Sensor Sizes – why do we care and does it impact video?

by planetMitch12 Comments

With all the excitement coming from the Canon announcement this afternoon (updated rumor from canonrumors.com), I thought it would be helpful to discuss a bit about sensor sizes and why they’re important in shooting stills as well as video. Rumors are that today’s video cameras will have a ‘super35’ size sensor – which is just a bit bigger than the Canon APS-C sensors (the Canon EOS 7D, 60D and others have that size) but the same size as other cameras recently in the video market like the Sony F3. Note the Panasonic AF-100 is a micro 4/3 camera for an additional comparison.

Demo from LensProToGo

I found this demo from the folks over at LensProToGo and tho the ending shows an example of the depth of field difference in stills, you can certainly extend that to video.

DSLR Sensor Sizes from LensProToGo on Vimeo.

A tutorial demystifying the concept of different sensor sizes in modern day dslr cameras.

Sensor size chart

And, what better way to see the differences in the sensor sizes than a chart from wikipedia?

Digital Sensor Size chart (from wikipedia)

Digital Sensor Size chart (from wikipedia)

We obviously don’t care about the medium format size in the chart above, but it helps to see the APS-C size (don’t know why this chart didn’t show the super35 size) and the smaller current senors like the micro 4/3rds. Actually, here’s a better chart that shows the digital video sensor sizes from creativecow:

DSLR Sensor Sizes from Creative Cow

DSLR Sensor Sizes from Creative Cow

There’s also a good article by Matt Jeppson on the AF100 sensor size comparing it to others.

(cover photo credit: snap from the video)



planetMitch

chief astronomer at planet5D LLC
Mitch "planetMitch" Aunger is the creator and mastermind behind planet5D.com

He's incredibly happy running planet5D and sharing so much joy of photography and filmmaking with his readers.
6 comments
Paulie
Paulie

Thanks for the clarification Almo. All of us photographers ARE coming from a still way of thinking, not cinematic. On a DSLR the crop sensor is VERY much a lessor for the reasons I mentioned, and as you explained it only pertains to stills cameras, shooting video or not. It's not a mistake on our part, just how WE experience it. I'm not making any comparison to true cinema gear in my previous post. Besides, none of us every-day photographers could AFFORD real cinema gear, lol! Canon's announcement tonight proves it: $20K for the new cinema body, $45K per lens. Yowza.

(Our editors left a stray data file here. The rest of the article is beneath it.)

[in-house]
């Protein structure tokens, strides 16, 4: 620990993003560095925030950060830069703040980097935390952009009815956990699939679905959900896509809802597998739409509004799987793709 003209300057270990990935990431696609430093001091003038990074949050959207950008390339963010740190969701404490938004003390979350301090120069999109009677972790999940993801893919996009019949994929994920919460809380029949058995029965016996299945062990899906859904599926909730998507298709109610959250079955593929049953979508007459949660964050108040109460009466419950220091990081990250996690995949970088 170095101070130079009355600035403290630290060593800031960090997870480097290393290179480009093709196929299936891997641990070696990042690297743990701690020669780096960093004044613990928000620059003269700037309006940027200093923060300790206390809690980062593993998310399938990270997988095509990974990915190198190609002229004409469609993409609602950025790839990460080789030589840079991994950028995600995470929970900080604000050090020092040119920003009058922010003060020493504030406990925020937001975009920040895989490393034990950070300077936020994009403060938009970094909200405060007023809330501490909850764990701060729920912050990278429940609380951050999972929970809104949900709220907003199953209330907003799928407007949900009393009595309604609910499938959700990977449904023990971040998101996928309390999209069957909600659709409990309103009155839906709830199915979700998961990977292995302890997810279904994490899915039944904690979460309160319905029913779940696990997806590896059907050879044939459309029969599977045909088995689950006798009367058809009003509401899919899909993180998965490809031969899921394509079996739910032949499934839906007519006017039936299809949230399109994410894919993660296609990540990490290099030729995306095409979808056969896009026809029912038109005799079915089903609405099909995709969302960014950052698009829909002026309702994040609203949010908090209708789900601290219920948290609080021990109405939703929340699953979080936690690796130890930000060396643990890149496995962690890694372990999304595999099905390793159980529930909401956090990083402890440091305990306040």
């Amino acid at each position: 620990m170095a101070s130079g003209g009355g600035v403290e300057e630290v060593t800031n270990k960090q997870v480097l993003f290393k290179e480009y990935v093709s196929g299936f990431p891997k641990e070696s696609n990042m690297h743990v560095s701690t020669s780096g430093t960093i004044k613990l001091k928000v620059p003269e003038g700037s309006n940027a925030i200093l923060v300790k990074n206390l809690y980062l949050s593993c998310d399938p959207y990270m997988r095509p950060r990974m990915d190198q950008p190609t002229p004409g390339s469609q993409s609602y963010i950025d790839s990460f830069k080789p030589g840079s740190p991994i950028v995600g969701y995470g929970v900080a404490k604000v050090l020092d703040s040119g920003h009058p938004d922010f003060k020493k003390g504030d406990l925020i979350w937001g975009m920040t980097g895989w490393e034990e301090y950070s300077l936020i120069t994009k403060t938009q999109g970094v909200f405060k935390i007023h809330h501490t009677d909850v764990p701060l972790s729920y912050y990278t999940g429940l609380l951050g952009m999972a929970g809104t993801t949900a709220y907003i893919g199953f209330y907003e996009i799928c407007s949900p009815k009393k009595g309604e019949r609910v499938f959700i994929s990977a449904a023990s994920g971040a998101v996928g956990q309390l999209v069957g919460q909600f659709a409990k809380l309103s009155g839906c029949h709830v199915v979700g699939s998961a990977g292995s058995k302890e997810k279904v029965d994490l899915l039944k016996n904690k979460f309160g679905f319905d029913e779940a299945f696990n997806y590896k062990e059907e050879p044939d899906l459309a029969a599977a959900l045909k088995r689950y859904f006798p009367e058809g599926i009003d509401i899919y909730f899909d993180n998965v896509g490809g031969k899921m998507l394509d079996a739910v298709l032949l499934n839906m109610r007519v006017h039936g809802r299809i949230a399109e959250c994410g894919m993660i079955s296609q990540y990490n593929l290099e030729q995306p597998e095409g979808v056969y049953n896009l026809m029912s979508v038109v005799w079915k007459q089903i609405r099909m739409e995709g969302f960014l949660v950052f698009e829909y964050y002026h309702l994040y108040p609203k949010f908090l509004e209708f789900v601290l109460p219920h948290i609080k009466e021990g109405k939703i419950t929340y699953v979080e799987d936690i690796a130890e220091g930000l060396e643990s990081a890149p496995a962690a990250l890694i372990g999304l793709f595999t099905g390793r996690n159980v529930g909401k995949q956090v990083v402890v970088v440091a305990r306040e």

Almo
Almo

Full sensor meaning a 35mm still frame. On a 35mm cinema frame the crop factor comparison will be minimal when compared to Super 35 and other DSLR sensor. So if you come strictly from a cinema film environment the Super 35 field of view will not look any different. Too many 5D fans mistake a cropped sensor as a thing a lessor camera would have. When compared to 35mm cinema film the 5D has the odd field of view.

Paulie
Paulie

Good write-up Mitch! That full-size sensor in our beloved 5D Mark II's affects video in two ways that simply outruns all the other sensors: 1, larger sensor means larger cells, which means more light-gathering capability which means cleaner low-light capture, and we sure see THAT in the 5D2. 2nd, the larger the sensor, the thinner the depth of field you get. So my 50mm f1.2 is going to get a narrower and arguably more compelling (depending on the shot) image than on a 7D. That also applies to f2.8 lenses and right on up the line. New slogan: "Full frame or forget it!" Can we have T-Shirts made? lol!Now, if we can just get the entire 5616x3744 5D2 image into video and not have it squashed down to 1920x1080, we'd REALLY be in antoher dimension. Can you imagine the battery power and the CF card space you'd need?? Canon will have fun trying to solve full-frame video in a DSLR, what a feat.Enjoy your time there! 30 minutes until the announcement begins!Paulie

mdsavio
mdsavio

Wee like bigger! hahaha

AmilaC
AmilaC

Thats Valuable post Mitch . . :)

Almo
Almo

Agreed. Just wanted to make it clear. It took me a while to figure it all out and I see too many DSLR video enthusiast talk about how the latest large sensor video cameras have a crop factor and advertise it as a negative for the camera. Many actually consider that as a huge factor when making a purchase decision. Some even saying the picture is softer because of the crop factor. Probably because the term crop communicates the video is being zoomed into which is not the case here.I personally only do video but own both video cameras and DSLR's. I believe having full frame sensor as in the 5D is not an absolute must but a niche tool for real tough to get to places where rigging a bigger camera might be challenging and getting a wider field of view is necessary. I use them all the time on mounts for car commercials.Yes and you stills guys have it easy on the wallet that is for sure. :)

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